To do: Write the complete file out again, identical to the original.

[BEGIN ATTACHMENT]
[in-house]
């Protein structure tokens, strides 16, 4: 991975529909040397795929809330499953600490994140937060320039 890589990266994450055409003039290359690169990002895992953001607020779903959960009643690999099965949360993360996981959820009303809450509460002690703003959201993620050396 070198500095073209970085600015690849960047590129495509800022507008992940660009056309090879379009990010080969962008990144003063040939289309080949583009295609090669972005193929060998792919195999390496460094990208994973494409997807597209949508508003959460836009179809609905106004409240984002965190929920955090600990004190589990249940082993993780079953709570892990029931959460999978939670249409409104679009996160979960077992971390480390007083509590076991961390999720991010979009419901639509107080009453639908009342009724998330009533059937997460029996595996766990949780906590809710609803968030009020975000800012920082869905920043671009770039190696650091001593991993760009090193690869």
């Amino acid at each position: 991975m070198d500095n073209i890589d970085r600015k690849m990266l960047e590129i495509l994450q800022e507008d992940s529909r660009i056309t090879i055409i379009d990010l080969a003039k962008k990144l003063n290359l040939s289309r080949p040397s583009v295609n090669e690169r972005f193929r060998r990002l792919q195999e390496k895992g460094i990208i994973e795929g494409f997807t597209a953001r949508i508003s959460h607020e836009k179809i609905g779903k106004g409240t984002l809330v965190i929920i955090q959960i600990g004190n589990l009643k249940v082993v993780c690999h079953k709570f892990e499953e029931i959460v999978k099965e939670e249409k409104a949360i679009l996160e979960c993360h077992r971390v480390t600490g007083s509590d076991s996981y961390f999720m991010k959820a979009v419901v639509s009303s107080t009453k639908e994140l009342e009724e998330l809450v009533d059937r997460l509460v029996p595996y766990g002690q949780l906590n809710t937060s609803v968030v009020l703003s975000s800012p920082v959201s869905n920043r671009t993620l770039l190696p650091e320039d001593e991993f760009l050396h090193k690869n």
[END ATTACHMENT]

[in-house]
């Protein structure tokens, strides 16, 4: 991975529909040397795929809330499953600490994140937060320039 890589990266994450055409003039290359690169990002895992953001607020779903959960009643690999099965949360993360996981959820009303809450509460002690703003959201993620050396 070198500095073209970085600015690849960047590129495509800022507008992940660009056309090879379009990010080969962008990144003063040939289309080949583009295609090669972005193929060998792919195999390496460094990208994973494409997807597209949508508003959460836009179809609905106004409240984002965190929920955090600990004190589990249940082993993780079953709570892990029931959460999978939670249409409104679009996160979960077992971390480390007083509590076991961390999720991010979009419901639509107080009453639908009342009724998330009533059937997460029996595996766990949780906590809710609803968030009020975000800012920082869905920043671009770039190696650091001593991993760009090193690869």
């Amino acid at each position: 991975m070198d500095n073209i890589d970085r600015k690849m990266l960047e590129i495509l994450q800022e507008d992940s529909r660009i056309t090879i055409i379009d990010l080969a003039k962008k990144l003063n290359l040939s289309r080949p040397s583009v295609n090669e690169r972005f193929r060998r990002l792919q195999e390496k895992g460094i990208i994973e795929g494409f997807t597209a953001r949508i508003s959460h607020e836009k179809i609905g779903k106004g409240t984002l809330v965190i929920i955090q959960i600990g004190n589990l009643k249940v082993v993780c690999h079953k709570f892990e499953e029931i959460v999978k099965e939670e249409k409104a949360i679009l996160e979960c993360h077992r971390v480390t600490g007083s509590d076991s996981y961390f999720m991010k959820a979009v419901v639509s009303s107080t009453k639908e994140l009342e009724e998330l809450v009533d059937r997460l509460v029996p595996y766990g002690q949780l906590n809710t937060s609803v968030v009020l703003s975000s800012p920082v959201s869905n920043r671009t993620l770039l190696p650091e320039d001593e991993f760009l050396h090193k690869n």